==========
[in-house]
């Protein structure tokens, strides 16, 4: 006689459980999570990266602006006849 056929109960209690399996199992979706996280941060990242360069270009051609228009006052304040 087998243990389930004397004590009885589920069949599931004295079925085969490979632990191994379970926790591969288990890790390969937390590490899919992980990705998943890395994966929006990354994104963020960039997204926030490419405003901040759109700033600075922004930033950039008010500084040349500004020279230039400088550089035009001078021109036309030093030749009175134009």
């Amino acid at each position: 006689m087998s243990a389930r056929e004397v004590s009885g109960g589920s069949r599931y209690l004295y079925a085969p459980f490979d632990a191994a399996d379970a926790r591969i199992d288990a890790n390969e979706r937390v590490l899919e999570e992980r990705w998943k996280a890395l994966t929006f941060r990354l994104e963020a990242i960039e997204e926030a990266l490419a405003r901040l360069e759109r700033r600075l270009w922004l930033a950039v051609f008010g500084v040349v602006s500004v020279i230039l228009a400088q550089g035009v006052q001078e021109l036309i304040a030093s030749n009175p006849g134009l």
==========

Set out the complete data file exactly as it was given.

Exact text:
[in-house]
């Protein structure tokens, strides 16, 4: 006689459980999570990266602006006849 056929109960209690399996199992979706996280941060990242360069270009051609228009006052304040 087998243990389930004397004590009885589920069949599931004295079925085969490979632990191994379970926790591969288990890790390969937390590490899919992980990705998943890395994966929006990354994104963020960039997204926030490419405003901040759109700033600075922004930033950039008010500084040349500004020279230039400088550089035009001078021109036309030093030749009175134009």
């Amino acid at each position: 006689m087998s243990a389930r056929e004397v004590s009885g109960g589920s069949r599931y209690l004295y079925a085969p459980f490979d632990a191994a399996d379970a926790r591969i199992d288990a890790n390969e979706r937390v590490l899919e999570e992980r990705w998943k996280a890395l994966t929006f941060r990354l994104e963020a990242i960039e997204e926030a990266l490419a405003r901040l360069e759109r700033r600075l270009w922004l930033a950039v051609f008010g500084v040349v602006s500004v020279i230039l228009a400088q550089g035009v006052q001078e021109l036309i304040a030093s030749n009175p006849g134009l």